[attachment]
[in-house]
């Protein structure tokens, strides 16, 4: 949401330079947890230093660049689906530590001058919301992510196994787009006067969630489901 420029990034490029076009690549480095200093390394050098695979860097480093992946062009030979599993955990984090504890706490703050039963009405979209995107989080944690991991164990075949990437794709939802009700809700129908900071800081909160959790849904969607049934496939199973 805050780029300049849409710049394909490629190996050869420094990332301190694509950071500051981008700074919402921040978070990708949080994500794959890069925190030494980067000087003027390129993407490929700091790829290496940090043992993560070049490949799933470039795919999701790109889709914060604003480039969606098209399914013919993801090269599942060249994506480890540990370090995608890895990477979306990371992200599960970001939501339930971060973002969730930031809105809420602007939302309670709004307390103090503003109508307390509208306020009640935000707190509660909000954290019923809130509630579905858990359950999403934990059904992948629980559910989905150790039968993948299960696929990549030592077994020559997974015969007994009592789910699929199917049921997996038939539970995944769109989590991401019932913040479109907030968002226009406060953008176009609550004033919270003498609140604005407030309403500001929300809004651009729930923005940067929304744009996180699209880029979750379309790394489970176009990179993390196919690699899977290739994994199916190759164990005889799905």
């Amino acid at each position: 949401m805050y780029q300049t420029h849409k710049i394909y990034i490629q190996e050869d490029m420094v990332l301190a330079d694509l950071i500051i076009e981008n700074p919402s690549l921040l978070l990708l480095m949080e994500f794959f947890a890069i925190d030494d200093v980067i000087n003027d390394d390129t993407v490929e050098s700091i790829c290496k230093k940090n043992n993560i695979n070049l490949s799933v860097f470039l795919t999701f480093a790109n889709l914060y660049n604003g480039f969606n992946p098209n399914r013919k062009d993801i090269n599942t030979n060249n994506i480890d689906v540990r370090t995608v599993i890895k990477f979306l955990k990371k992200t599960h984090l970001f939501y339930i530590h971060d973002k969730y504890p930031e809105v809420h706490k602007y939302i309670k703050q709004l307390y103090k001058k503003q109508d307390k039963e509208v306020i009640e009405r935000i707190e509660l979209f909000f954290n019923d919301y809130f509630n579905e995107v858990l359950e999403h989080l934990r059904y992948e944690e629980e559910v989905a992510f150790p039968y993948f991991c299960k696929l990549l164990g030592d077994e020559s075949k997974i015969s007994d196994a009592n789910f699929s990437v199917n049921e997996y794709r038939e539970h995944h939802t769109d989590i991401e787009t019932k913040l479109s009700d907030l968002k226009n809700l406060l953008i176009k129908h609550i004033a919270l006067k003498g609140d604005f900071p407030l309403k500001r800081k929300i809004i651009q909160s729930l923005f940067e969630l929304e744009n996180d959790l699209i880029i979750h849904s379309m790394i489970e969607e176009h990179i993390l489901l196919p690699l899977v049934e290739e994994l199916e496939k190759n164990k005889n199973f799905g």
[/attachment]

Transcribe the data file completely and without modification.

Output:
[in-house]
């Protein structure tokens, strides 16, 4: 949401330079947890230093660049689906530590001058919301992510196994787009006067969630489901 420029990034490029076009690549480095200093390394050098695979860097480093992946062009030979599993955990984090504890706490703050039963009405979209995107989080944690991991164990075949990437794709939802009700809700129908900071800081909160959790849904969607049934496939199973 805050780029300049849409710049394909490629190996050869420094990332301190694509950071500051981008700074919402921040978070990708949080994500794959890069925190030494980067000087003027390129993407490929700091790829290496940090043992993560070049490949799933470039795919999701790109889709914060604003480039969606098209399914013919993801090269599942060249994506480890540990370090995608890895990477979306990371992200599960970001939501339930971060973002969730930031809105809420602007939302309670709004307390103090503003109508307390509208306020009640935000707190509660909000954290019923809130509630579905858990359950999403934990059904992948629980559910989905150790039968993948299960696929990549030592077994020559997974015969007994009592789910699929199917049921997996038939539970995944769109989590991401019932913040479109907030968002226009406060953008176009609550004033919270003498609140604005407030309403500001929300809004651009729930923005940067929304744009996180699209880029979750379309790394489970176009990179993390196919690699899977290739994994199916190759164990005889799905």
């Amino acid at each position: 949401m805050y780029q300049t420029h849409k710049i394909y990034i490629q190996e050869d490029m420094v990332l301190a330079d694509l950071i500051i076009e981008n700074p919402s690549l921040l978070l990708l480095m949080e994500f794959f947890a890069i925190d030494d200093v980067i000087n003027d390394d390129t993407v490929e050098s700091i790829c290496k230093k940090n043992n993560i695979n070049l490949s799933v860097f470039l795919t999701f480093a790109n889709l914060y660049n604003g480039f969606n992946p098209n399914r013919k062009d993801i090269n599942t030979n060249n994506i480890d689906v540990r370090t995608v599993i890895k990477f979306l955990k990371k992200t599960h984090l970001f939501y339930i530590h971060d973002k969730y504890p930031e809105v809420h706490k602007y939302i309670k703050q709004l307390y103090k001058k503003q109508d307390k039963e509208v306020i009640e009405r935000i707190e509660l979209f909000f954290n019923d919301y809130f509630n579905e995107v858990l359950e999403h989080l934990r059904y992948e944690e629980e559910v989905a992510f150790p039968y993948f991991c299960k696929l990549l164990g030592d077994e020559s075949k997974i015969s007994d196994a009592n789910f699929s990437v199917n049921e997996y794709r038939e539970h995944h939802t769109d989590i991401e787009t019932k913040l479109s009700d907030l968002k226009n809700l406060l953008i176009k129908h609550i004033a919270l006067k003498g609140d604005f900071p407030l309403k500001r800081k929300i809004i651009q909160s729930l923005f940067e969630l929304e744009n996180d959790l699209i880029i979750h849904s379309m790394i489970e969607e176009h990179i993390l489901l196919p690699l899977v049934e290739e994994l199916e496939k190759n164990k005889n199973f799905g």